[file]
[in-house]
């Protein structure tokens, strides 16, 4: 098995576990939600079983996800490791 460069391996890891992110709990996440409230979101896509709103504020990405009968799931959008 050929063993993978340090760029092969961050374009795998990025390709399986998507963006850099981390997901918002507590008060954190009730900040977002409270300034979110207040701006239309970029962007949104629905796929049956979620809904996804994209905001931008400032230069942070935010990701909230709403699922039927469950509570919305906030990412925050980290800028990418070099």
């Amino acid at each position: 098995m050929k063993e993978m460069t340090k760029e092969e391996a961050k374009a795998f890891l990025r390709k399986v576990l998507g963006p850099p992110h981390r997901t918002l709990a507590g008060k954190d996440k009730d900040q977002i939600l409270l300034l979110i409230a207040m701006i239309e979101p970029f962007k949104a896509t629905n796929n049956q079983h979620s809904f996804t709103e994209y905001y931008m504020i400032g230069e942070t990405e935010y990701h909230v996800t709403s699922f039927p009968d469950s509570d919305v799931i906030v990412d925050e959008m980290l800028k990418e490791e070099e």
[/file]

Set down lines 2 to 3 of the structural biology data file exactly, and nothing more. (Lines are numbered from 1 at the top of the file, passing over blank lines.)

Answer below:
């Protein structure tokens, strides 16, 4: 098995576990939600079983996800490791 460069391996890891992110709990996440409230979101896509709103504020990405009968799931959008 050929063993993978340090760029092969961050374009795998990025390709399986998507963006850099981390997901918002507590008060954190009730900040977002409270300034979110207040701006239309970029962007949104629905796929049956979620809904996804994209905001931008400032230069942070935010990701909230709403699922039927469950509570919305906030990412925050980290800028990418070099």
């Amino acid at each position: 098995m050929k063993e993978m460069t340090k760029e092969e391996a961050k374009a795998f890891l990025r390709k399986v576990l998507g963006p850099p992110h981390r997901t918002l709990a507590g008060k954190d996440k009730d900040q977002i939600l409270l300034l979110i409230a207040m701006i239309e979101p970029f962007k949104a896509t629905n796929n049956q079983h979620s809904f996804t709103e994209y905001y931008m504020i400032g230069e942070t990405e935010y990701h909230v996800t709403s699922f039927p009968d469950s509570d919305v799931i906030v990412d925050e959008m980290l800028k990418e490791e070099e």